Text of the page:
Keep Your Staff Happy
A happy staff is a happy practice, so communicate with your staff to keep the practice running smoothly. Communicate with your staff to better understand what works and what doesn’t. Figure out if they have any concerns about the office culture or if there is room for improvements whether it be salary, bonuses, office perks, or anything that could realistically be improved. The staff of the practice is who communicates with the patients the most, and they are what will make the most impact when patients reflect on their experience with you. Make sure your staff is happy and satisfied with working conditions so that your practice can run effectively.
Practice owners are in charge of everything from overseeing management to providing services and organizing finances. Avoid burnout by hiring staff that can take some of this responsibility off of your shoulders. If you are feeling overwhelmed or that you are spread too thin, talk to a practice management consultant or someone who can share some of the responsibility so that you can make sure nothing falls through the cracks. This will ensure that your practice is running effectively and sets a good example for the office culture. Running a practice is not a one-person job, success is a collaborative effort.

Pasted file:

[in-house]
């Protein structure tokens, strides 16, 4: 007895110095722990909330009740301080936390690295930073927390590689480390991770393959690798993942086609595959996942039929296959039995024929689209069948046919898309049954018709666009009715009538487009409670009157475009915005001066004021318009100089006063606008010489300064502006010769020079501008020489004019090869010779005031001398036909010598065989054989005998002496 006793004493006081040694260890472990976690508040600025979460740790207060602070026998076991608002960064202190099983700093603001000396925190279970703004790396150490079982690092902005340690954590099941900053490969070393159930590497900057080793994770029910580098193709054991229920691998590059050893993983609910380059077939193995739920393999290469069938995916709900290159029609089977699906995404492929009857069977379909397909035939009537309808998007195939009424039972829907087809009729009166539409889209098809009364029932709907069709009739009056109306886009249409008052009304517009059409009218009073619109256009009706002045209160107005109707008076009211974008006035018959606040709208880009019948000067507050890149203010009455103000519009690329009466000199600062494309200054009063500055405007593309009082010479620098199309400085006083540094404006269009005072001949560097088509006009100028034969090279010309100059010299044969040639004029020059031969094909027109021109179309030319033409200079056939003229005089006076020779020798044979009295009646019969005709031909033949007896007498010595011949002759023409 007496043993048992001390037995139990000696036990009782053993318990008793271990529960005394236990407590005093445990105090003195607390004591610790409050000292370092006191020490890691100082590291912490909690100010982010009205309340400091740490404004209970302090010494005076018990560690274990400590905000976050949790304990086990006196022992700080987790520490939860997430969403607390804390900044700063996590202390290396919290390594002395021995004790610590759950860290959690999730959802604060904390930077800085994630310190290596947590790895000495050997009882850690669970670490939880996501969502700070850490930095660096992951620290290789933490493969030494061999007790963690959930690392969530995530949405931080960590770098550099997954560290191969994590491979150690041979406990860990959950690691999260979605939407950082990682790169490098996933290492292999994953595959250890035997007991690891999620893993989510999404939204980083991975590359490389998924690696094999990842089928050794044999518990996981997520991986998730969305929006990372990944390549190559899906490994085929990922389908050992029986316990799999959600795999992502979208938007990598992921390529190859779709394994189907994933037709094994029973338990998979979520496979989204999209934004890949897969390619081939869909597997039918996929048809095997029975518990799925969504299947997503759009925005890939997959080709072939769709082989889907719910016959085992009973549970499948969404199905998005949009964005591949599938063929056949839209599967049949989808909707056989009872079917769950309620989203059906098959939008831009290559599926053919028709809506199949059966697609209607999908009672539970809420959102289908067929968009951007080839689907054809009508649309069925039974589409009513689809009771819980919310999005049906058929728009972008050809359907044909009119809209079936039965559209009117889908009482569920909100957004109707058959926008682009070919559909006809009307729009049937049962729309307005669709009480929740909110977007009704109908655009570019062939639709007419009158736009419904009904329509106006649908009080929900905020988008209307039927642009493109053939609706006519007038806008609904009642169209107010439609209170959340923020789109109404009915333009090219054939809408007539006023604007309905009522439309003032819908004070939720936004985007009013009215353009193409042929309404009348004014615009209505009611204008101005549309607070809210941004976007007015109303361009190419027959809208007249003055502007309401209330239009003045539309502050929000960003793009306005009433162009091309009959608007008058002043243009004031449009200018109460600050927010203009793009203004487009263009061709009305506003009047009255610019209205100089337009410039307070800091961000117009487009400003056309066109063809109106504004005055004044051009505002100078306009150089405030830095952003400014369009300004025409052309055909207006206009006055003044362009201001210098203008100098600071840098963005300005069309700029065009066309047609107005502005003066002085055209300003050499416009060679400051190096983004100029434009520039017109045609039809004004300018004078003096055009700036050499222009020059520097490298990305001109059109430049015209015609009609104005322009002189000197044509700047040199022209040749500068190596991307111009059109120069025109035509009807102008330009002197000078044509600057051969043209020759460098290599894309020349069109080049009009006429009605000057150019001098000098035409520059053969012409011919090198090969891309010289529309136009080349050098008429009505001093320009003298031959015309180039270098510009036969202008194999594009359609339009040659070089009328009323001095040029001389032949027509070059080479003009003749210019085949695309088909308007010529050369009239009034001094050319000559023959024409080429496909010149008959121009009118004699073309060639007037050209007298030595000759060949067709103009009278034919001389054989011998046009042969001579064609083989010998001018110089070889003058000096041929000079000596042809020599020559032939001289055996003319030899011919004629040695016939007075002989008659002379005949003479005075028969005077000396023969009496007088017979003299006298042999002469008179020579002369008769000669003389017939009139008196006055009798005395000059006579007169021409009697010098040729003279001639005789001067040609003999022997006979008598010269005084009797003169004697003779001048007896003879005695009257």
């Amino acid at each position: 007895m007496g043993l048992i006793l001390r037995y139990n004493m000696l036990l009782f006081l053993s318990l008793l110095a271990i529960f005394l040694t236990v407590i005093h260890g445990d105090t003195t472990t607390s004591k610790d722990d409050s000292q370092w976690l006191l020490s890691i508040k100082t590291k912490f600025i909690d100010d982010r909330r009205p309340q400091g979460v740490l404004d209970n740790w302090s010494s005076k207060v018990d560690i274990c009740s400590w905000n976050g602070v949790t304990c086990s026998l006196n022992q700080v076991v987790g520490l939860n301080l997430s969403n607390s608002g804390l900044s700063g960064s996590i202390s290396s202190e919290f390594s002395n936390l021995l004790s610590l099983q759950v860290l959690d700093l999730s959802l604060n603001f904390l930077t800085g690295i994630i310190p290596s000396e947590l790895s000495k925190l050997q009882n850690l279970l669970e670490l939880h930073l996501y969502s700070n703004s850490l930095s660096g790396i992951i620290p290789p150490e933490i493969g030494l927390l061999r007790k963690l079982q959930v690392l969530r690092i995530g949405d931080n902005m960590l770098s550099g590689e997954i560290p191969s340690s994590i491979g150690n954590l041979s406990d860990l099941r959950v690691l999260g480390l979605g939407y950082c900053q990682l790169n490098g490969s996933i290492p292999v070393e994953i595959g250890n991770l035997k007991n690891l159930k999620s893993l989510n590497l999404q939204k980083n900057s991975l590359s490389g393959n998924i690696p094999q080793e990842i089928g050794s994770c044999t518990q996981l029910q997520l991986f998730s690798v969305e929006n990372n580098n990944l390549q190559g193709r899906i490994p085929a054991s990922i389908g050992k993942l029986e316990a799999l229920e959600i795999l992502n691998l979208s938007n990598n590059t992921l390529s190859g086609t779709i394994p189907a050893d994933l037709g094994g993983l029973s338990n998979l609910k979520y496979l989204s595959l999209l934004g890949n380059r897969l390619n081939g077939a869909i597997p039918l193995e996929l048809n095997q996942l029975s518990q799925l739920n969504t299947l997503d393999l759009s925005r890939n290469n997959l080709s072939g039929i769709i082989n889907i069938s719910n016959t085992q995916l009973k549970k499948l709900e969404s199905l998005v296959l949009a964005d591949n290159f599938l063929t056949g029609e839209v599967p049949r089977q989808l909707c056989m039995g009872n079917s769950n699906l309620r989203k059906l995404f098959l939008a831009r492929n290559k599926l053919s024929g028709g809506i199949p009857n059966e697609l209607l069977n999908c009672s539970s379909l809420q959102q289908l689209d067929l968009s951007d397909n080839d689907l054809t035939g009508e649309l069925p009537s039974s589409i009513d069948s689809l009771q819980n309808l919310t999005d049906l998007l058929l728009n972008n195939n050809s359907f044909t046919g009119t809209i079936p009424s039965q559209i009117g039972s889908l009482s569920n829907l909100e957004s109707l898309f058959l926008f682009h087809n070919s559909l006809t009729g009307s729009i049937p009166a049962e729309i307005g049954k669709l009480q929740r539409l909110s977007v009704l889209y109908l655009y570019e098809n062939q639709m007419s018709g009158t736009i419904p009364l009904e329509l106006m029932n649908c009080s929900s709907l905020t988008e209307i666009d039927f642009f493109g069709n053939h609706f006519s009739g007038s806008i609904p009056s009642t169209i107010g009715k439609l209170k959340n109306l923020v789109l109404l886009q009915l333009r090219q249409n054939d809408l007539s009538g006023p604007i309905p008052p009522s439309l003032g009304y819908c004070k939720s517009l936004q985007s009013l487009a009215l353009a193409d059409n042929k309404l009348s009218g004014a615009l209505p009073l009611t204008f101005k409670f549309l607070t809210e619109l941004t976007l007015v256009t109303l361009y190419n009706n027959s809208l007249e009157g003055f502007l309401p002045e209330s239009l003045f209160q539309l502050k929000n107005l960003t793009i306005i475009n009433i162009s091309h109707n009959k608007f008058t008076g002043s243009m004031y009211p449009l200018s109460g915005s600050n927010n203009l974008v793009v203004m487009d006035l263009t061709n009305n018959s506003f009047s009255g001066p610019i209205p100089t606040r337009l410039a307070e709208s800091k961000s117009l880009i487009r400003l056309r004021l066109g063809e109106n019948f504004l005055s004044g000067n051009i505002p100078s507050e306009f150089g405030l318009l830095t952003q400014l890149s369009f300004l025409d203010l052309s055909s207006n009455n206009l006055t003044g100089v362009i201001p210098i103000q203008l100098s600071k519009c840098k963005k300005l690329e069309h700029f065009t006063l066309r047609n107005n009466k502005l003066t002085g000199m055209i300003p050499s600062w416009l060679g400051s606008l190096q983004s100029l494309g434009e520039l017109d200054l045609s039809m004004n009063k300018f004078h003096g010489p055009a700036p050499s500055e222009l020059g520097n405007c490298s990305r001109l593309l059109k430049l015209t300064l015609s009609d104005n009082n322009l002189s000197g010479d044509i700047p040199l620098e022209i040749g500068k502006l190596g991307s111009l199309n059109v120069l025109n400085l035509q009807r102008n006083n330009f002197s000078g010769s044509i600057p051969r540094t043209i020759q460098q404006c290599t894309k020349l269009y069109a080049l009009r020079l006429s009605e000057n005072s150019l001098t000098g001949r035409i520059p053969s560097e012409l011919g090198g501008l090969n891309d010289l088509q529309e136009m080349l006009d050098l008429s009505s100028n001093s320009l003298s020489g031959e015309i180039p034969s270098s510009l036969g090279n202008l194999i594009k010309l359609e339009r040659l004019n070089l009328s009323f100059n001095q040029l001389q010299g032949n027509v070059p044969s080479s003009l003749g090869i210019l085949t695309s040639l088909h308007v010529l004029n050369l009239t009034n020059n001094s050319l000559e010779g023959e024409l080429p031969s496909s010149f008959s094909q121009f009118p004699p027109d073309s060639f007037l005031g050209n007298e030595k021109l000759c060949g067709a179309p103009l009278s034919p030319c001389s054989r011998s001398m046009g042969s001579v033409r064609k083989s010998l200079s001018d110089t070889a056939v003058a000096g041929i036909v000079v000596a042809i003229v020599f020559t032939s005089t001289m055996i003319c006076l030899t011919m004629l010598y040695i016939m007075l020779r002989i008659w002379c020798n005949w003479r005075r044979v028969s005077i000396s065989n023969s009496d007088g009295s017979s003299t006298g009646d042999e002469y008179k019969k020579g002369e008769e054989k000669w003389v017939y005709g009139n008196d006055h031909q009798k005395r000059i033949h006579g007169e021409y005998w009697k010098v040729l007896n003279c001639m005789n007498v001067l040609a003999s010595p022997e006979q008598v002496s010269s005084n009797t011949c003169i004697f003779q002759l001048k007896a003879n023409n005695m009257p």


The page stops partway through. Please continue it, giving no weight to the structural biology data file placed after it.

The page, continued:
?Build a Network of Advisors
You can seek out an advisor related to every aspect of dentistry. There are dental attorneys, financial advisors, practice management consultants, accountants, contractors, dental marketing consultants and any other area that you may need help or advice on. Reach out to your network and ask around for recommendations regarding your dental practice. This is an easy way to get a fresh set of eyes to take a look at your current situation and give you guidance on how you can reach your goals.
Have a Patients-First Mentality